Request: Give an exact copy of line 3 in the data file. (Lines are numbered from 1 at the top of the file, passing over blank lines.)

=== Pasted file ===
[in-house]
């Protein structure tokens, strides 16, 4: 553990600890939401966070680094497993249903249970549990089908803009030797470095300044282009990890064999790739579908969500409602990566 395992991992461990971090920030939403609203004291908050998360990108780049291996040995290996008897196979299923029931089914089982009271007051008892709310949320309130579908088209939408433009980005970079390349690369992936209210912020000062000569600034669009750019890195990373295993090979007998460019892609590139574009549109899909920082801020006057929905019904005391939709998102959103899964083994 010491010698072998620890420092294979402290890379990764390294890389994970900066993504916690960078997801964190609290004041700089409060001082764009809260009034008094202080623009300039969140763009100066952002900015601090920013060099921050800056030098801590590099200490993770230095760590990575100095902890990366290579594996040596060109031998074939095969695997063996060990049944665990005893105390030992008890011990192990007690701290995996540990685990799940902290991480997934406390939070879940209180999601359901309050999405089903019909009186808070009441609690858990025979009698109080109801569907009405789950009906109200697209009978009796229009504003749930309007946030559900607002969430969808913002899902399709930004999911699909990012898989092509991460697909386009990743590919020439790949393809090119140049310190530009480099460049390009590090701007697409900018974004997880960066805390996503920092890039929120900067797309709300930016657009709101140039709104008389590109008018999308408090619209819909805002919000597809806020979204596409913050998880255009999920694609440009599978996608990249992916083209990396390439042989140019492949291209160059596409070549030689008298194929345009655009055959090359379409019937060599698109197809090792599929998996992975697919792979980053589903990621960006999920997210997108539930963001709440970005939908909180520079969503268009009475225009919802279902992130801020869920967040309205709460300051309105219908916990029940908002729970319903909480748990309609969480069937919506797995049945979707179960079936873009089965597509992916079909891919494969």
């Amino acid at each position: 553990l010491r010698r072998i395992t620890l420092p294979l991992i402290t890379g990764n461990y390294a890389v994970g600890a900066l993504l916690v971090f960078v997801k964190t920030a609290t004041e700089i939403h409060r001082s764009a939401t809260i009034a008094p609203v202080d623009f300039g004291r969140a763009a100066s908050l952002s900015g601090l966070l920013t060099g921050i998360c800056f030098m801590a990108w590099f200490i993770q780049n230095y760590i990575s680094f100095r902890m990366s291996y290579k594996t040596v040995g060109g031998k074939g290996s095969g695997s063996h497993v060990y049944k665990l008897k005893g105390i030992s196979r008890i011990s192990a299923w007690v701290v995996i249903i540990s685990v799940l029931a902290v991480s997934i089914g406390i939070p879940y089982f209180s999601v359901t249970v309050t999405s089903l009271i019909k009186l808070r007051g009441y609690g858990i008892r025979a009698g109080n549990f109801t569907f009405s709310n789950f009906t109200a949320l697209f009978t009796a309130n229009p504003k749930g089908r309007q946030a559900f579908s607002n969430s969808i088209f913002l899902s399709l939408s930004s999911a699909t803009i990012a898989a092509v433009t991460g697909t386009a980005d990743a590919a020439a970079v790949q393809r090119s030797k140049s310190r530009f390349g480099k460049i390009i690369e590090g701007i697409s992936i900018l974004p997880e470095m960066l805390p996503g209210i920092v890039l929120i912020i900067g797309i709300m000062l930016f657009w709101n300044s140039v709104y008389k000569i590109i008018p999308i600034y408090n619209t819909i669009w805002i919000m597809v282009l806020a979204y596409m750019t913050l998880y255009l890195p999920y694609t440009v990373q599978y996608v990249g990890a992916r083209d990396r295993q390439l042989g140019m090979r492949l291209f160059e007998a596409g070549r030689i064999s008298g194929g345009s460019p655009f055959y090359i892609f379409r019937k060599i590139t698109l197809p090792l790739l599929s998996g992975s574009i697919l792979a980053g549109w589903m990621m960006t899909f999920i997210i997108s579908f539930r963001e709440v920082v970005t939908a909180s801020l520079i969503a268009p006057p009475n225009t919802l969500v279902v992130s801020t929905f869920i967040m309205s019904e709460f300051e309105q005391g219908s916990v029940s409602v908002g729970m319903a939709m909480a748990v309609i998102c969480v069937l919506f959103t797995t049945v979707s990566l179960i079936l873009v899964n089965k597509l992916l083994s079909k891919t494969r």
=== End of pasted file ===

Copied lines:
């Amino acid at each position: 553990l010491r010698r072998i395992t620890l420092p294979l991992i402290t890379g990764n461990y390294a890389v994970g600890a900066l993504l916690v971090f960078v997801k964190t920030a609290t004041e700089i939403h409060r001082s764009a939401t809260i009034a008094p609203v202080d623009f300039g004291r969140a763009a100066s908050l952002s900015g601090l966070l920013t060099g921050i998360c800056f030098m801590a990108w590099f200490i993770q780049n230095y760590i990575s680094f100095r902890m990366s291996y290579k594996t040596v040995g060109g031998k074939g290996s095969g695997s063996h497993v060990y049944k665990l008897k005893g105390i030992s196979r008890i011990s192990a299923w007690v701290v995996i249903i540990s685990v799940l029931a902290v991480s997934i089914g406390i939070p879940y089982f209180s999601v359901t249970v309050t999405s089903l009271i019909k009186l808070r007051g009441y609690g858990i008892r025979a009698g109080n549990f109801t569907f009405s709310n789950f009906t109200a949320l697209f009978t009796a309130n229009p504003k749930g089908r309007q946030a559900f579908s607002n969430s969808i088209f913002l899902s399709l939408s930004s999911a699909t803009i990012a898989a092509v433009t991460g697909t386009a980005d990743a590919a020439a970079v790949q393809r090119s030797k140049s310190r530009f390349g480099k460049i390009i690369e590090g701007i697409s992936i900018l974004p997880e470095m960066l805390p996503g209210i920092v890039l929120i912020i900067g797309i709300m000062l930016f657009w709101n300044s140039v709104y008389k000569i590109i008018p999308i600034y408090n619209t819909i669009w805002i919000m597809v282009l806020a979204y596409m750019t913050l998880y255009l890195p999920y694609t440009v990373q599978y996608v990249g990890a992916r083209d990396r295993q390439l042989g140019m090979r492949l291209f160059e007998a596409g070549r030689i064999s008298g194929g345009s460019p655009f055959y090359i892609f379409r019937k060599i590139t698109l197809p090792l790739l599929s998996g992975s574009i697919l792979a980053g549109w589903m990621m960006t899909f999920i997210i997108s579908f539930r963001e709440v920082v970005t939908a909180s801020l520079i969503a268009p006057p009475n225009t919802l969500v279902v992130s801020t929905f869920i967040m309205s019904e709460f300051e309105q005391g219908s916990v029940s409602v908002g729970m319903a939709m909480a748990v309609i998102c969480v069937l919506f959103t797995t049945v979707s990566l179960i079936l873009v899964n089965k597509l992916l083994s079909k891919t494969r």